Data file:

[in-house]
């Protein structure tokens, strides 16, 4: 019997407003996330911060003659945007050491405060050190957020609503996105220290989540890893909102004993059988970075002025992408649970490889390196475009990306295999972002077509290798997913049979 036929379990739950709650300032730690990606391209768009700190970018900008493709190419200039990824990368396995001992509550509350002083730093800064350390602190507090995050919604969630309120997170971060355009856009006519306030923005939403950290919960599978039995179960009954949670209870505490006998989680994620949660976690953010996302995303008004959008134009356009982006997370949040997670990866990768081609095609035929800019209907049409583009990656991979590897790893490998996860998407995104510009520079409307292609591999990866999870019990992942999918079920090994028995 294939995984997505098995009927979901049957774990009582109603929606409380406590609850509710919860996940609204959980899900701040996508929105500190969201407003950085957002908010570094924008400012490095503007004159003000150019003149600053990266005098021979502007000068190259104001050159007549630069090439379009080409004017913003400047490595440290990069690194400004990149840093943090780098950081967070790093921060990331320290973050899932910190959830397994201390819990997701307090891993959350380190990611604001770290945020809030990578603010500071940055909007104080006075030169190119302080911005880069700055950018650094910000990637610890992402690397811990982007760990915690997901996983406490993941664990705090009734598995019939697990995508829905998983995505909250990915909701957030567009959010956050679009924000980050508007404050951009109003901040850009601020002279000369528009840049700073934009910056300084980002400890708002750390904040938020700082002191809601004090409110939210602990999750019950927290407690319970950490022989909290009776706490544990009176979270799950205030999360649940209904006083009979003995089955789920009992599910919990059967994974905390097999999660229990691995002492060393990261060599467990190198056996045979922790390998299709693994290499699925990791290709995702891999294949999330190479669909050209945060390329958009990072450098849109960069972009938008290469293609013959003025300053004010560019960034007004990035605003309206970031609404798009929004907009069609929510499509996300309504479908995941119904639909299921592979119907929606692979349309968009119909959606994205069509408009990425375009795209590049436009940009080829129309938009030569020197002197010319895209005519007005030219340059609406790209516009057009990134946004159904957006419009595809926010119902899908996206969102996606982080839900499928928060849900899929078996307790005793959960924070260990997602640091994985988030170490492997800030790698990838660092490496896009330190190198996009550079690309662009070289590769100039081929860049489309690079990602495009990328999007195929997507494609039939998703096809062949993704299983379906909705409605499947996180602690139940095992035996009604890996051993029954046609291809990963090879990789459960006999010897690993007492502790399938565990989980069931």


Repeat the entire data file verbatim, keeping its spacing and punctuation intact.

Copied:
[in-house]
């Protein structure tokens, strides 16, 4: 019997407003996330911060003659945007050491405060050190957020609503996105220290989540890893909102004993059988970075002025992408649970490889390196475009990306295999972002077509290798997913049979 036929379990739950709650300032730690990606391209768009700190970018900008493709190419200039990824990368396995001992509550509350002083730093800064350390602190507090995050919604969630309120997170971060355009856009006519306030923005939403950290919960599978039995179960009954949670209870505490006998989680994620949660976690953010996302995303008004959008134009356009982006997370949040997670990866990768081609095609035929800019209907049409583009990656991979590897790893490998996860998407995104510009520079409307292609591999990866999870019990992942999918079920090994028995 294939995984997505098995009927979901049957774990009582109603929606409380406590609850509710919860996940609204959980899900701040996508929105500190969201407003950085957002908010570094924008400012490095503007004159003000150019003149600053990266005098021979502007000068190259104001050159007549630069090439379009080409004017913003400047490595440290990069690194400004990149840093943090780098950081967070790093921060990331320290973050899932910190959830397994201390819990997701307090891993959350380190990611604001770290945020809030990578603010500071940055909007104080006075030169190119302080911005880069700055950018650094910000990637610890992402690397811990982007760990915690997901996983406490993941664990705090009734598995019939697990995508829905998983995505909250990915909701957030567009959010956050679009924000980050508007404050951009109003901040850009601020002279000369528009840049700073934009910056300084980002400890708002750390904040938020700082002191809601004090409110939210602990999750019950927290407690319970950490022989909290009776706490544990009176979270799950205030999360649940209904006083009979003995089955789920009992599910919990059967994974905390097999999660229990691995002492060393990261060599467990190198056996045979922790390998299709693994290499699925990791290709995702891999294949999330190479669909050209945060390329958009990072450098849109960069972009938008290469293609013959003025300053004010560019960034007004990035605003309206970031609404798009929004907009069609929510499509996300309504479908995941119904639909299921592979119907929606692979349309968009119909959606994205069509408009990425375009795209590049436009940009080829129309938009030569020197002197010319895209005519007005030219340059609406790209516009057009990134946004159904957006419009595809926010119902899908996206969102996606982080839900499928928060849900899929078996307790005793959960924070260990997602640091994985988030170490492997800030790698990838660092490496896009330190190198996009550079690309662009070289590769100039081929860049489309690079990602495009990328999007195929997507494609039939998703096809062949993704299983379906909705409605499947996180602690139940095992035996009604890996051993029954046609291809990963090879990789459960006999010897690993007492502790399938565990989980069931």